An NRAO Community Day, sponsored by the National Radio Astronomy Observatory (NRAO) and the Department of Astronomy will be held on the Austin campus Friday, November 1 in the Peter O'Donnell Jr. Building. The sponsors are especially interested in reaching new users, without radio astronomy expertise. Photo: The ALMA array, located at 5,000 meters elevation in Chile, is the world's largest astronomical project.
On Saturday, August 24, 2013, the third mirror for the Giant Magellan Telescope (GMT) will be cast inside a rotating furnace at the
University of Arizona's Steward Observatory Mirror Lab, the only facility in the world where mirrors of this size are being made. The
Mirror Lab will host a rare media opportunity to witness this milestone in the creation of the optics for the GMT. Each of the seven
mirrors weighs roughly 20 tons, yet the surface has to be smooth to within a twentieth of a wavelength of light. The GMT mirrors
are considered to be the greatest astronomical optics challenge ever undertaken. Here's a short video discussing the mirror
The HETDEX project has passed an important milestone with the successful coating of the three largest mirrors in the wide-field corrector,
a system that will focus light from the Hobby-Eberly Telescope's primary mirror and direct it to the scientific instruments.
"The coating met all our specifications and it's very durable," says HETDEX principal investigator Gary Hill, the chief astronomer for
McDonald Observatory. "There was risk associated with that because we had to transport the mirrors and handle them, and if one of
them had broken, the project would have been derailed for several years."
The University of Arizona Optical Sciences Center is building the corrector, which consists of four mirrors.
Edward Randall, Jr. M.D. Centennial Professor in Astronomy Neal J. Evans, II will be honored by students and colleagues from around the world,
in a two day symposium, "Nealfest: Observing the Universe from Molecules to Galaxies," Thursday
and Friday, April 25-26, at the Avaya Auditorium, ACES 2.302 [map]
on the University of Texas at Austin campus. Presentations will reflect central themes of Dr. Evans' research: Protostellar Evolution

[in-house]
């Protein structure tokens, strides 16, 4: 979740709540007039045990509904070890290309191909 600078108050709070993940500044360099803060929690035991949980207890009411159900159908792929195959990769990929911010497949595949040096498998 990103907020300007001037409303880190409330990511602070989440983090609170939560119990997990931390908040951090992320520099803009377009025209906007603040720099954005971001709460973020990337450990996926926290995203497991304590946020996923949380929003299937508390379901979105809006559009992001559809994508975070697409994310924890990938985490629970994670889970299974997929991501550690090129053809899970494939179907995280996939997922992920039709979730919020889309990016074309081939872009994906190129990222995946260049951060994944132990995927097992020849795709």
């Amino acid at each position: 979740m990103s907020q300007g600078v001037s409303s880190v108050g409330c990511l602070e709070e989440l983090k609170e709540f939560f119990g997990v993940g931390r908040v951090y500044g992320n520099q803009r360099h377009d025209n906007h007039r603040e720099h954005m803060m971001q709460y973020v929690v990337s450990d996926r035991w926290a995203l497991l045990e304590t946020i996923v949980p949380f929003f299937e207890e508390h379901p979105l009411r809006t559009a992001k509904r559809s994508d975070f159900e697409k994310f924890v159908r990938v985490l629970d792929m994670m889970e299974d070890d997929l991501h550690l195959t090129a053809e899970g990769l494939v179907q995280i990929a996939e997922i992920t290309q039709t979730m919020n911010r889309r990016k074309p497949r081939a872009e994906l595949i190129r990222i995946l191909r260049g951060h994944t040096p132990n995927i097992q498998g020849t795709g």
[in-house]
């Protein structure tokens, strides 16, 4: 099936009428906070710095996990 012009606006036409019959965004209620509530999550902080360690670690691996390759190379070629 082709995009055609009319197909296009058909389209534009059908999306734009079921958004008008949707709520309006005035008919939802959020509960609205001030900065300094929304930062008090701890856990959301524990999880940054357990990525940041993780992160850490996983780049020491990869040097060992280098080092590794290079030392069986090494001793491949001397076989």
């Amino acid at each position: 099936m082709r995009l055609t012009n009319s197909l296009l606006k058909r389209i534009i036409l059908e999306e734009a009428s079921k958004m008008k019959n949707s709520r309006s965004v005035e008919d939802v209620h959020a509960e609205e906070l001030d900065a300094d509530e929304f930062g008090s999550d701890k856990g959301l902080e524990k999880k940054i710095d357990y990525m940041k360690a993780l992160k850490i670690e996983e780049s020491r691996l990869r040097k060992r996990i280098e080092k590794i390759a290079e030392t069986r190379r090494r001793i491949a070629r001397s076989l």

and Star Formation, Interstellar Clouds and Molecular Chemistry, Star Formation Rates in the Milky Way and other Galaxies. Many former students,
now representing some of the world's most prestigious astronomical institutions, will present research, including results from space observatories
Spitzer and Herschel, and early results from the giant ALMA antenna array.
Undergraduate Astronomy Major Wins UT Student Employee of the Year, Astronomy Department Outstanding Senior Award
4 April 2013
Senior Kevin Luecke, who recently won University wide recognition as Student Employee of the Year, has been awarded the
Astronomy Department's Outstanding Senior Award for 2013. Kevin's exceptional contribution has grown from participation in the University's innovative
Freshman Research Initiative (FRI). The Astronomy Department sponsors two FRI streams, in Cosmology and White Dwarf research. Kevin has
been instrumental in the development of the White Dwarf FRI stream, mentoring fellow students, and leading FRI groups on observing runs
at McDonald Observatory. A dual major in Computer Science, Kevin has written CCD camera interface code, optimized analysis software for PC graphics cards,
and uses 3D hydrodynamics code to run White Dwarf convection simulations on supercomputers at the Texas Advanced Computing Center (TACC). Kevin has worked under
the supervision of Drs. Don Winget and Mike Montgomery.
Sarah Dodson-Robinson is an assistant professor in the astronomy department at the University of Texas at Austin. She is a member
of the American Astronomical Society and recently won the organization's Annie Jump Cannon Award for her work exploring how
planets form. Dodson-Robinson says she enjoys discovering new things and coming up with new pieces of knowledge, no matter
how small. She describes it as a "wonderful feeling." CNN Light Years recently chatted with Dodson-Robinson about her research.